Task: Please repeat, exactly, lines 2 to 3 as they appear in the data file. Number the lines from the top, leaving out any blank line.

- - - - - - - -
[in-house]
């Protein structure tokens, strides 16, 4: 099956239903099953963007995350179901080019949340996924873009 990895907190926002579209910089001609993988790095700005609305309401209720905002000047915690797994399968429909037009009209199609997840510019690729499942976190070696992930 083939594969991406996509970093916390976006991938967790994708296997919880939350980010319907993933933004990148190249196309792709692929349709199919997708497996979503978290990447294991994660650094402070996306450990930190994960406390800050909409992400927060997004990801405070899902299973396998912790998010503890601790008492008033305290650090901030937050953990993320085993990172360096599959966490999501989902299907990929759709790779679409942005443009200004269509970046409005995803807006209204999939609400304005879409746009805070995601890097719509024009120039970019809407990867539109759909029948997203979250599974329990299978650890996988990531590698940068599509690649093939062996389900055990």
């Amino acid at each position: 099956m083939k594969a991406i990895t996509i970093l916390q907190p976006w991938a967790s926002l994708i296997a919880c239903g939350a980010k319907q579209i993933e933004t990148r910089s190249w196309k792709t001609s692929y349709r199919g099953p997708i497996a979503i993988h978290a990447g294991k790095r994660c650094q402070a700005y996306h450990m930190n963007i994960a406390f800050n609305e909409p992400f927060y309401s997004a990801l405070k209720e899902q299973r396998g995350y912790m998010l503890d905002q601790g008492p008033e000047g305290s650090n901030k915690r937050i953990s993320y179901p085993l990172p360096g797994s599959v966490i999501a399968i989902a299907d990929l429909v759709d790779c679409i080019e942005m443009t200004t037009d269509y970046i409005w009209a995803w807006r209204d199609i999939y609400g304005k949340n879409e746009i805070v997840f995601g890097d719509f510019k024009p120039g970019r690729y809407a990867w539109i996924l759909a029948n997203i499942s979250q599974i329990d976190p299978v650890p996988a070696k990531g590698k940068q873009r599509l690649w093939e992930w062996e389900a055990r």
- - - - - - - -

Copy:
């Protein structure tokens, strides 16, 4: 099956239903099953963007995350179901080019949340996924873009 990895907190926002579209910089001609993988790095700005609305309401209720905002000047915690797994399968429909037009009209199609997840510019690729499942976190070696992930 083939594969991406996509970093916390976006991938967790994708296997919880939350980010319907993933933004990148190249196309792709692929349709199919997708497996979503978290990447294991994660650094402070996306450990930190994960406390800050909409992400927060997004990801405070899902299973396998912790998010503890601790008492008033305290650090901030937050953990993320085993990172360096599959966490999501989902299907990929759709790779679409942005443009200004269509970046409005995803807006209204999939609400304005879409746009805070995601890097719509024009120039970019809407990867539109759909029948997203979250599974329990299978650890996988990531590698940068599509690649093939062996389900055990």
């Amino acid at each position: 099956m083939k594969a991406i990895t996509i970093l916390q907190p976006w991938a967790s926002l994708i296997a919880c239903g939350a980010k319907q579209i993933e933004t990148r910089s190249w196309k792709t001609s692929y349709r199919g099953p997708i497996a979503i993988h978290a990447g294991k790095r994660c650094q402070a700005y996306h450990m930190n963007i994960a406390f800050n609305e909409p992400f927060y309401s997004a990801l405070k209720e899902q299973r396998g995350y912790m998010l503890d905002q601790g008492p008033e000047g305290s650090n901030k915690r937050i953990s993320y179901p085993l990172p360096g797994s599959v966490i999501a399968i989902a299907d990929l429909v759709d790779c679409i080019e942005m443009t200004t037009d269509y970046i409005w009209a995803w807006r209204d199609i999939y609400g304005k949340n879409e746009i805070v997840f995601g890097d719509f510019k024009p120039g970019r690729y809407a990867w539109i996924l759909a029948n997203i499942s979250q599974i329990d976190p299978v650890p996988a070696k990531g590698k940068q873009r599509l690649w093939e992930w062996e389900a055990r």